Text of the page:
I've been noticing hubs in the Health section with images I refer to as having the "eeeewww" factor. These are hubs with gross images you would turn away from while eating. They include rashes, cysts, cuts, bumps, ulcers, moles, or any other image supporting the topic disease or ailment of the hub.
I'm not saying using these images as a "eeewww" factor is the sole intent of the author but I'd love to hear from some hubbers who write these hubs if it impacts traffic. Does it help? Just curious about the "stop to look at the accident" phenomenon.
I daresay it would help, but health in general isn't a good topic to write on. There are so many hospitals, specialists and health bodies offering advice on their websites, and Google favours them heavily, so it's tough to get ranked. You really need to be offering something unique or answering a question no one else is, to get traffic.
I have hubs that use the "eeewww" factor. I use pictures which not only illustrate what I am writing about, but which also tempt a person who has searched for my topic to click on my hub.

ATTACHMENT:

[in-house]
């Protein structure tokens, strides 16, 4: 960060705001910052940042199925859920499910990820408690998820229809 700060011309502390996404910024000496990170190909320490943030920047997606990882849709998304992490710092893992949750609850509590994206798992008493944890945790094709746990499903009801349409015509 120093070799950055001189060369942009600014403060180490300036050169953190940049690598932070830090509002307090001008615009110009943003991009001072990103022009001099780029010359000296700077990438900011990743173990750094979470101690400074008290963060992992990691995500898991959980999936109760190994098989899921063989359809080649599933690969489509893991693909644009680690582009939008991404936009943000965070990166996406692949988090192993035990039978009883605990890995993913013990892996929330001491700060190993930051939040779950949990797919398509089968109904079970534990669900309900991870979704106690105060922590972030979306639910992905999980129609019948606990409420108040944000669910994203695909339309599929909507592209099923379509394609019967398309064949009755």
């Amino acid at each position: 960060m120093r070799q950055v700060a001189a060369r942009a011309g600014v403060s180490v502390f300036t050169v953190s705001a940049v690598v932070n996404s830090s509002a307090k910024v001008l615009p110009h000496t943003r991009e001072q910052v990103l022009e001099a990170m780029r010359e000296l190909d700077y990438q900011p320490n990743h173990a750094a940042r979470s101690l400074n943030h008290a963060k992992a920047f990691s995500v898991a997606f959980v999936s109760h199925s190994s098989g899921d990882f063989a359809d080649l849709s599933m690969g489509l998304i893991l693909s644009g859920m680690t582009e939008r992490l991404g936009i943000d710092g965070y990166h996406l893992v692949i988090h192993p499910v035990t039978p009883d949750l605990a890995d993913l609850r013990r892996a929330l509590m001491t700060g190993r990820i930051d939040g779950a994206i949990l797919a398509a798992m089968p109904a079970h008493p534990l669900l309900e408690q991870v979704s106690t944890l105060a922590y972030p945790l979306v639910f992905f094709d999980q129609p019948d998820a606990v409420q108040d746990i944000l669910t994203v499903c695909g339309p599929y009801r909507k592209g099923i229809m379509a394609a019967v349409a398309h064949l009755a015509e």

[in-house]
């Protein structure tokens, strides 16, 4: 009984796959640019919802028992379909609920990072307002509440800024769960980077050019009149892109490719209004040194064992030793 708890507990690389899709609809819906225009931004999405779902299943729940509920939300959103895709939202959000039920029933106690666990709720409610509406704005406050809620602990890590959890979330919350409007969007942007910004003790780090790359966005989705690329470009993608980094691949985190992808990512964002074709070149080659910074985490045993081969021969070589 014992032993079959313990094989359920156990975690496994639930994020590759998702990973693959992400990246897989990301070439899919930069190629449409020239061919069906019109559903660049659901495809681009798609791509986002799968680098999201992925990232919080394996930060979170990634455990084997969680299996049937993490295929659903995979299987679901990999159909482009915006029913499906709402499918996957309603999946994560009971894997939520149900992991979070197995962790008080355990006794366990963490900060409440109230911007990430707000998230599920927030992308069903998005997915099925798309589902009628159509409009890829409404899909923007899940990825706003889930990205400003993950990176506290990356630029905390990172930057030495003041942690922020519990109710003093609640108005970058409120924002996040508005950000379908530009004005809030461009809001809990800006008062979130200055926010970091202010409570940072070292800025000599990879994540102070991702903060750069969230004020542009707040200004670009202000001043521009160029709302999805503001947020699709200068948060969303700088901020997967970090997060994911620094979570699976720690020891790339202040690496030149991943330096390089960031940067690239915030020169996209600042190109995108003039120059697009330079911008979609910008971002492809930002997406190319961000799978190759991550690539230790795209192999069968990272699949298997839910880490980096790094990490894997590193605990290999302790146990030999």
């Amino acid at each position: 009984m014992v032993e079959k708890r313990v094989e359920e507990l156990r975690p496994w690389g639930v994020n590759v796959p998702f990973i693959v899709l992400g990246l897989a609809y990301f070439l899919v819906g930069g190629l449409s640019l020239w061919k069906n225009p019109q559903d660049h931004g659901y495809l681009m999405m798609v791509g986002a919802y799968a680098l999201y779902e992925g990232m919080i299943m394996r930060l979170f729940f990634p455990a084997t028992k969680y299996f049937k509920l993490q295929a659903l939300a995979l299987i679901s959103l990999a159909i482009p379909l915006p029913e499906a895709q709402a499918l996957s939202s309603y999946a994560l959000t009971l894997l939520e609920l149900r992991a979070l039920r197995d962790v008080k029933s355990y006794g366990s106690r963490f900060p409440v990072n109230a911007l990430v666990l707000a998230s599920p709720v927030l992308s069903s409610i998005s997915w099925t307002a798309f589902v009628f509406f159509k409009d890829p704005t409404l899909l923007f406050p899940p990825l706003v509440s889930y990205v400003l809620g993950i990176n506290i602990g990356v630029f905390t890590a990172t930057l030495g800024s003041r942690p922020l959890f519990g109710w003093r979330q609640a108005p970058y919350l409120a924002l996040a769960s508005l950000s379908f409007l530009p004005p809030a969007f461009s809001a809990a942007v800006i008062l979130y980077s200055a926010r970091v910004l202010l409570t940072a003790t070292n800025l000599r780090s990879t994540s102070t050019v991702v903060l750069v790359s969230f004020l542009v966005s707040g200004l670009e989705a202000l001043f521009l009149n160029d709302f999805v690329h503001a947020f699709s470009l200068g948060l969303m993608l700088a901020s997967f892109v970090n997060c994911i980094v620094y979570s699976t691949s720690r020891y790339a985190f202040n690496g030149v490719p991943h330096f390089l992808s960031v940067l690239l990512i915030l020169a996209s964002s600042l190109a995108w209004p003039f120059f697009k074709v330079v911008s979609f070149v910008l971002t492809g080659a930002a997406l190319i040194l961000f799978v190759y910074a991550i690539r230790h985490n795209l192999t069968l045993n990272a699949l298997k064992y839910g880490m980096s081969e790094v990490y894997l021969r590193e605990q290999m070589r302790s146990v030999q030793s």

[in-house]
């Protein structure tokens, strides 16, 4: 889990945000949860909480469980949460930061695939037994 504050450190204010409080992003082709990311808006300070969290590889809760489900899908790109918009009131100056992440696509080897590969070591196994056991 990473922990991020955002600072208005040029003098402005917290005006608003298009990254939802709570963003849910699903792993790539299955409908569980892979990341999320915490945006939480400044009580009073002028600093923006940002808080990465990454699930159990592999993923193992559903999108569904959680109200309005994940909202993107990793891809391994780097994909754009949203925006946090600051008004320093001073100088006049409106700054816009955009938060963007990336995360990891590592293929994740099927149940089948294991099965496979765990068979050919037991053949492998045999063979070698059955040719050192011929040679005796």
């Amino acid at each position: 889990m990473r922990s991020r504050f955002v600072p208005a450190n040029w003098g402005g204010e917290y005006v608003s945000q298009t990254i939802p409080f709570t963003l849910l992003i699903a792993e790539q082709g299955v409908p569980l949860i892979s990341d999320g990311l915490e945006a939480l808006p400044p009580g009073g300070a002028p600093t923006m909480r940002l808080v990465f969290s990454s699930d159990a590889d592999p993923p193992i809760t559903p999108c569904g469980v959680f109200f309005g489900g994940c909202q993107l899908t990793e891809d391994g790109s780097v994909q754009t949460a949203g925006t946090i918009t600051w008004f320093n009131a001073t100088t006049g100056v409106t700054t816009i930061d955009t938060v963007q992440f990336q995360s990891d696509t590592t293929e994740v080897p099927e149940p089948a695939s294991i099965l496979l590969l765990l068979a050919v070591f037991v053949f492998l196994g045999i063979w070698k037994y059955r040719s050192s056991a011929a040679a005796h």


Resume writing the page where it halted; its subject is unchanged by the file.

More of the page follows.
I don't know if it actually impacts traffic. Some hubs get okay traffic, others not so much.
I hope this helps.
Gross medical pictures have also got hubs unpublished. There is a limit before it is so explicit it will turn off advertisers.
Jan - this is an interatung discussion post. I've not yet run into these types of health images (I certainly believe they are on the site, though), but I do see how a writer could include specific examples of a condition that has visual symptoms.
If someone wonders whether a mole might be the wrong kind of growth, or what a certain bump or redness might signify, photos would be very helpful. I agree, there's a 'yuck' factor, but as long as something is not violating other standards (sexual images), I can understand why those images would be useful and appropriate.
As to whether there's an underlying goal if attracting traffic due to the sensationalism element, well, we see various other strategies used for that, too. At least there's some level of utility in hubs about icky health issues (the Ewwww thing). I can't say the same about things like the (endless) Indian Auntie hubs, which are design to attract other types of attention.
I agree with both of you - hubs cannot compete with pieces on a site that has authority. However, some of my assigned hubs with the AP were about health, and are among the ones that get the most hits. No gaudy photos, though.
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